Wednesday, May 23, 2012


Empathy is probably one of the most popular answers to medical interview questions such as "skills required to be a doctor." Empathy is essentially the skill to be able to feel another person's feelings. To be entirely seems like it is a skill that you LOSE, not gain as your career progresses. As a medical student, I treat the patients with a lot of respect and take the time to listen to them and try to empathize and sympathize with them. It is definitely not an easy task. There are countless amount of times where I found myself fake sympathizing/empathizing with patients as I sometimes find it very difficult to place myself in his or her shoes. And some of you may think why you "lose" your empathy skill as you progress through your career. Obviously this is a generalization and there are definitely lots of consultants out there who are really good at empathizing with patients; however, there are some where you start questioning their bedside manners.

I really don't blame the consultants for not empathizing with patients. After doing your job for 30-something years, you might not be as interested in it as you were 30 years ago. Some consultants have extremely busy schedules and it is a shame they don't take the time to empathize with patients. With an aging population, we now see a lot of elderly patients on the wards with chronic conditions. These patients might be in for their 10th surgery on their hip, for example. Sometimes it is unfortunate that surgeons/doctors don't acknowledge these things. Yeah you need to fix a patient's hip, but after having so many surgeries, it is obviously going to affect the patient psychologically and socially. I know there are some doctors who believe in holistic medicine. These doctors would tend to all the needs of the patient: psychological, physical, and social. I feel like the patients who have these sort of doctors feel like they are cared for and sometimes I guess it is pretty frustrating to be tossed between 5 different teams in a hospital as consultants won't know you as well.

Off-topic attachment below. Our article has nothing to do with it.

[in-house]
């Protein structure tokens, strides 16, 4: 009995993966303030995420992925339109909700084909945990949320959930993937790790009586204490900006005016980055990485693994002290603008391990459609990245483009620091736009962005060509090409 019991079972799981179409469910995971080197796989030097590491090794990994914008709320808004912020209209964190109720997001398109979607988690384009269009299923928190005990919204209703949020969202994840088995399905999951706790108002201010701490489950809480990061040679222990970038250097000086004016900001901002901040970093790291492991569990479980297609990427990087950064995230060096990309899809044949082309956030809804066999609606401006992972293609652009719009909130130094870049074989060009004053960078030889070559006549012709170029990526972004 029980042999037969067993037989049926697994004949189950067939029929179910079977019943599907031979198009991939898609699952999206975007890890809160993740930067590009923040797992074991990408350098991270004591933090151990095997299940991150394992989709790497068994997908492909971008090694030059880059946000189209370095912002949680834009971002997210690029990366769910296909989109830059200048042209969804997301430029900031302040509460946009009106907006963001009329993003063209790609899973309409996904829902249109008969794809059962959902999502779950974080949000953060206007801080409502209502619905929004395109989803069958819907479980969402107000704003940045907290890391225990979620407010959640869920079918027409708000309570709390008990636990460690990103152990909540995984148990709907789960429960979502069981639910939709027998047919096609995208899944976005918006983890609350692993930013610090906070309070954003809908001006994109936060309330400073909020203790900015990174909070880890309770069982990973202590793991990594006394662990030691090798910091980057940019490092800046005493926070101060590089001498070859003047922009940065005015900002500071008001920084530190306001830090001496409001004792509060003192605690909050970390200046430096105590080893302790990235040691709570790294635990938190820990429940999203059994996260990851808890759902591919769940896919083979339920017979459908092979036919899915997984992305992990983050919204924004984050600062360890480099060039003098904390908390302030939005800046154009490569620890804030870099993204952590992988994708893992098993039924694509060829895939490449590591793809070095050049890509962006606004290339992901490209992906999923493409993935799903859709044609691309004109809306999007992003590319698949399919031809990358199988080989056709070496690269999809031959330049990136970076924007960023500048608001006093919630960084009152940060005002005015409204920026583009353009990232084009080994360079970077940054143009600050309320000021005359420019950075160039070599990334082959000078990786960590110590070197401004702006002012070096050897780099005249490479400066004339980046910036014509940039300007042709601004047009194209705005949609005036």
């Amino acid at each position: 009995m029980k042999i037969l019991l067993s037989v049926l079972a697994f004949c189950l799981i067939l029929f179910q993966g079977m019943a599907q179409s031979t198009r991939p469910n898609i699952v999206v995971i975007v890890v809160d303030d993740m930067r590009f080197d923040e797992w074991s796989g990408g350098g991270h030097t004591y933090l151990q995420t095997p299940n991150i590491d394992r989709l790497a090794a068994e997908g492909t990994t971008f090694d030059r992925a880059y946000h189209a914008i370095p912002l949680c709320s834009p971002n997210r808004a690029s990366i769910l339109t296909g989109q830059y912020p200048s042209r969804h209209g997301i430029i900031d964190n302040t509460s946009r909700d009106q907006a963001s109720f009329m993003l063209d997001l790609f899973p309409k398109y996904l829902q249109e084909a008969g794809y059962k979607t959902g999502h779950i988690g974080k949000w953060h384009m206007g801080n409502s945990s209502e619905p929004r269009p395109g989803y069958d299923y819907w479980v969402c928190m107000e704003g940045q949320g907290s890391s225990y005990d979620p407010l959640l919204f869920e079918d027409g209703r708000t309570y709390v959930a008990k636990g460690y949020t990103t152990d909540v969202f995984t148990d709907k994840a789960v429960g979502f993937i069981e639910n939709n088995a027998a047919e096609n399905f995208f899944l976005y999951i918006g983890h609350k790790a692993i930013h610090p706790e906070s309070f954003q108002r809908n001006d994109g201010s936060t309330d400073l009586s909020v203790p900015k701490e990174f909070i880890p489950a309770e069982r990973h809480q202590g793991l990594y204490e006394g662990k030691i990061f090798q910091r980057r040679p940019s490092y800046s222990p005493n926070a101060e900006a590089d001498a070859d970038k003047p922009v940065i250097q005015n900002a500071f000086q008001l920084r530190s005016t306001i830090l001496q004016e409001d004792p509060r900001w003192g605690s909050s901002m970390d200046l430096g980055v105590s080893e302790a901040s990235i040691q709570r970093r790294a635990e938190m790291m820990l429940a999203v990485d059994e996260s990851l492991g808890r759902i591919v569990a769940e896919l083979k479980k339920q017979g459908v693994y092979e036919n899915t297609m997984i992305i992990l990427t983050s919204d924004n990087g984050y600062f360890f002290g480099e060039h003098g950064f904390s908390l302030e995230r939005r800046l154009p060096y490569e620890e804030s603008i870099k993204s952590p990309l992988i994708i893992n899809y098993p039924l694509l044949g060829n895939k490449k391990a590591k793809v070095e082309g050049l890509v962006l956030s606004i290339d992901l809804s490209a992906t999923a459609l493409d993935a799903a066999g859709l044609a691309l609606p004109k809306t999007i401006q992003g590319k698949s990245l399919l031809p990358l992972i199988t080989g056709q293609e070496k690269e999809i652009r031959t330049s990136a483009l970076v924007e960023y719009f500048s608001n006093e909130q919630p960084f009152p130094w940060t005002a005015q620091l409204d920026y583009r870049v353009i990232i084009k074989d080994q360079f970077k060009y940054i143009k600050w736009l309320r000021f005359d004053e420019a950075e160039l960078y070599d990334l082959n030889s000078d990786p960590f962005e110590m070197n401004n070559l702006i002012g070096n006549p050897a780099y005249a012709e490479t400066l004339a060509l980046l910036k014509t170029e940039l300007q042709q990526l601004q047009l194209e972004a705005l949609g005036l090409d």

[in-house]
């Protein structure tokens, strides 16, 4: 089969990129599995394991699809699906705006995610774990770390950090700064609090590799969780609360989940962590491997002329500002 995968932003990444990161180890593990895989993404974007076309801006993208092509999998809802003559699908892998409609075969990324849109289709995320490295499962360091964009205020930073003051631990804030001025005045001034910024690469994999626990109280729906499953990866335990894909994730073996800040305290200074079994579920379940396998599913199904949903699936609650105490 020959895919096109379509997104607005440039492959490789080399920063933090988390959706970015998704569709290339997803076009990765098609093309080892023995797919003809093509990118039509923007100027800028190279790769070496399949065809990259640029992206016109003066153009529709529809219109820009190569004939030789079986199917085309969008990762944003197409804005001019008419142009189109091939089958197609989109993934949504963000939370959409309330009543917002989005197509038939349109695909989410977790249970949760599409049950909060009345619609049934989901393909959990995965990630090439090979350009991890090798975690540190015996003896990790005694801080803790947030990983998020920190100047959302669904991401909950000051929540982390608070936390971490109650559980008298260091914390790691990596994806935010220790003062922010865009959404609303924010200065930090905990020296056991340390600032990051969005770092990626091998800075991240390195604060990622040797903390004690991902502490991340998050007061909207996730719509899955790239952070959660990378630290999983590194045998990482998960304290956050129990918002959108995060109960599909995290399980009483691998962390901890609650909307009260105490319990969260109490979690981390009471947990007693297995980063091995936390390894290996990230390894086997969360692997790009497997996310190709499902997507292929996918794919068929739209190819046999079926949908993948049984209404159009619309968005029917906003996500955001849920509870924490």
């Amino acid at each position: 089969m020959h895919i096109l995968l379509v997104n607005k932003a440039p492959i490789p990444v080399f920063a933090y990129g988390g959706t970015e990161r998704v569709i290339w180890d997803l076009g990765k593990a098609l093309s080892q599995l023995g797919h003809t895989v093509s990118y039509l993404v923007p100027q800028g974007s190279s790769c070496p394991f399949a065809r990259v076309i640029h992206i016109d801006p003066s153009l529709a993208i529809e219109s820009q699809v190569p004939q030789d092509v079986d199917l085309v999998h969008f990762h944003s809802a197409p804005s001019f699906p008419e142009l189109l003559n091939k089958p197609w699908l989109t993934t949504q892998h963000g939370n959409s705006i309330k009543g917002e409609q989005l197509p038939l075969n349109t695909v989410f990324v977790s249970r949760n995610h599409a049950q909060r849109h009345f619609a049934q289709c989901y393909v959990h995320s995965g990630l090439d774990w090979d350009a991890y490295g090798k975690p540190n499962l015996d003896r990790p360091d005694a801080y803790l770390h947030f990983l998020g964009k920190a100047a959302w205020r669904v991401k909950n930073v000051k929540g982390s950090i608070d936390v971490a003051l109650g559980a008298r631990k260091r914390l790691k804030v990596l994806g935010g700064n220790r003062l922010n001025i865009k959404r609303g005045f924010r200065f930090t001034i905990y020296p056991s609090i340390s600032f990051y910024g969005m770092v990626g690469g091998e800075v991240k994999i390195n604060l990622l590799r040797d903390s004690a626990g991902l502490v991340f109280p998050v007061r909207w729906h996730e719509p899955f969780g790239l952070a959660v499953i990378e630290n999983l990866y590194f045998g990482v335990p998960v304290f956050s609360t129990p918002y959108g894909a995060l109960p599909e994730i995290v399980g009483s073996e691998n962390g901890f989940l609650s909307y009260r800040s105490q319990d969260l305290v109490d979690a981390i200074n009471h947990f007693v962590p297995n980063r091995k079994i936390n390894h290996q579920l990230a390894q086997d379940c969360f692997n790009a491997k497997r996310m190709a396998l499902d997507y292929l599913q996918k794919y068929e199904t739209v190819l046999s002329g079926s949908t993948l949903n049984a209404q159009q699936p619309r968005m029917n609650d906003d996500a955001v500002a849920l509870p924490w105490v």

Then we start to asking the question: are doctors too specialized? I mean just under orthopaedics, we've got consultants who specialize in only hip replacements, or hand surgery, etc. With such specialized doctors, we start to realize that these doctors start to lose knowledge about other systems in the body. In hospital for hip replacement but have a breathing problem so the orthopod has to refer you to the respiratory team. Are we becoming too one dimensional? It's definitely a tough argument. By having such specialized doctors/surgeons, we get people who are excellent at their field. If we have a bunch of doctors who knows a bit of everything...well we get doctors who are just good at everything and not excellent in anything. It's a tough argument, but to be honest, I would much prefer having a very specialized doctor as I would know for sure that he or she is fantastic at treating a certain condition or performing certain surgical procedures. If my life is at risks...I would obviously want the best and only the best.

Hmm...think I got a bit off topic there. Anyways empathy. It is a shame that some doctors lose this skill and overlook a patient's social/psychological well-being. But like I said earlier...I really don't blame them. I hope I will still be good at empathizing with patients 30 years down the line, but I know it will be something I will have to keep reminding myself to do. What's the point of being rude to patients? You gain nothing. Might as well be nice and listen to them and make their stay at the hospital better. Easy to say...hard to do.

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